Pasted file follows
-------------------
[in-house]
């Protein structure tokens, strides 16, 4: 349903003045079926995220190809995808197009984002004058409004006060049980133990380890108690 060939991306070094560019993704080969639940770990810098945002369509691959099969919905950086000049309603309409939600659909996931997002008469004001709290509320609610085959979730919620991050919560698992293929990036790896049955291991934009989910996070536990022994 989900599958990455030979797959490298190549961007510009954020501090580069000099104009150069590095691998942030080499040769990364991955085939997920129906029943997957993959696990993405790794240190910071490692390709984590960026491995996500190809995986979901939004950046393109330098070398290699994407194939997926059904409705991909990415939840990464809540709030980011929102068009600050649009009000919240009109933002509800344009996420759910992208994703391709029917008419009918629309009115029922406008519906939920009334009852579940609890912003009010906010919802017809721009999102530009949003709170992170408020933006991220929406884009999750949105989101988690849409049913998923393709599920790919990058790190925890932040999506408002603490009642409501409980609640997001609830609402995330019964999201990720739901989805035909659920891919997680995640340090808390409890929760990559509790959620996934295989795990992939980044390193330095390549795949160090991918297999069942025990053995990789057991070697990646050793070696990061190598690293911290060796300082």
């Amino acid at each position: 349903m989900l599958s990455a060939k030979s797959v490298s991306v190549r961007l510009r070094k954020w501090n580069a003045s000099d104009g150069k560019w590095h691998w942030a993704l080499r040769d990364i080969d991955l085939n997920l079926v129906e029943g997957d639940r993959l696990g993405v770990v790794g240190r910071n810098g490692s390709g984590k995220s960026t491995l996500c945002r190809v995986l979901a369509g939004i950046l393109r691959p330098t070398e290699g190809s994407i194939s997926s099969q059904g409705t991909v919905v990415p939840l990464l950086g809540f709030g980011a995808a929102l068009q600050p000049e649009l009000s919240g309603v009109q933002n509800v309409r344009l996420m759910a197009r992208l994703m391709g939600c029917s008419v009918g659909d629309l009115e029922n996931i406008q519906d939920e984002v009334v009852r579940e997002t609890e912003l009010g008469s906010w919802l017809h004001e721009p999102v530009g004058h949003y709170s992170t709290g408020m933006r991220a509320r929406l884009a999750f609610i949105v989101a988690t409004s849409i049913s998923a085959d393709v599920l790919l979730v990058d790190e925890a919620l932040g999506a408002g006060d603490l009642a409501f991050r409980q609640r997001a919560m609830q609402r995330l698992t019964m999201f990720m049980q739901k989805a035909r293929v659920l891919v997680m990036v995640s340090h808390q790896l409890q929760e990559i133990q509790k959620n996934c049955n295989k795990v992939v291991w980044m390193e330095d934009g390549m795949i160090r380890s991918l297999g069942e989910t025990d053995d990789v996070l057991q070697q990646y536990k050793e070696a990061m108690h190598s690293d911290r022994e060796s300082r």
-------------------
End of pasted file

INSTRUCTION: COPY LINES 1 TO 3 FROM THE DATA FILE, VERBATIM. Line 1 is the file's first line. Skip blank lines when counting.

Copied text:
[in-house]
């Protein structure tokens, strides 16, 4: 349903003045079926995220190809995808197009984002004058409004006060049980133990380890108690 060939991306070094560019993704080969639940770990810098945002369509691959099969919905950086000049309603309409939600659909996931997002008469004001709290509320609610085959979730919620991050919560698992293929990036790896049955291991934009989910996070536990022994 989900599958990455030979797959490298190549961007510009954020501090580069000099104009150069590095691998942030080499040769990364991955085939997920129906029943997957993959696990993405790794240190910071490692390709984590960026491995996500190809995986979901939004950046393109330098070398290699994407194939997926059904409705991909990415939840990464809540709030980011929102068009600050649009009000919240009109933002509800344009996420759910992208994703391709029917008419009918629309009115029922406008519906939920009334009852579940609890912003009010906010919802017809721009999102530009949003709170992170408020933006991220929406884009999750949105989101988690849409049913998923393709599920790919990058790190925890932040999506408002603490009642409501409980609640997001609830609402995330019964999201990720739901989805035909659920891919997680995640340090808390409890929760990559509790959620996934295989795990992939980044390193330095390549795949160090991918297999069942025990053995990789057991070697990646050793070696990061190598690293911290060796300082």
């Amino acid at each position: 349903m989900l599958s990455a060939k030979s797959v490298s991306v190549r961007l510009r070094k954020w501090n580069a003045s000099d104009g150069k560019w590095h691998w942030a993704l080499r040769d990364i080969d991955l085939n997920l079926v129906e029943g997957d639940r993959l696990g993405v770990v790794g240190r910071n810098g490692s390709g984590k995220s960026t491995l996500c945002r190809v995986l979901a369509g939004i950046l393109r691959p330098t070398e290699g190809s994407i194939s997926s099969q059904g409705t991909v919905v990415p939840l990464l950086g809540f709030g980011a995808a929102l068009q600050p000049e649009l009000s919240g309603v009109q933002n509800v309409r344009l996420m759910a197009r992208l994703m391709g939600c029917s008419v009918g659909d629309l009115e029922n996931i406008q519906d939920e984002v009334v009852r579940e997002t609890e912003l009010g008469s906010w919802l017809h004001e721009p999102v530009g004058h949003y709170s992170t709290g408020m933006r991220a509320r929406l884009a999750f609610i949105v989101a988690t409004s849409i049913s998923a085959d393709v599920l790919l979730v990058d790190e925890a919620l932040g999506a408002g006060d603490l009642a409501f991050r409980q609640r997001a919560m609830q609402r995330l698992t019964m999201f990720m049980q739901k989805a035909r293929v659920l891919v997680m990036v995640s340090h808390q790896l409890q929760e990559i133990q509790k959620n996934c049955n295989k795990v992939v291991w980044m390193e330095d934009g390549m795949i160090r380890s991918l297999g069942e989910t025990d053995d990789v996070l057991q070697q990646y536990k050793e070696a990061m108690h190598s690293d911290r022994e060796s300082r």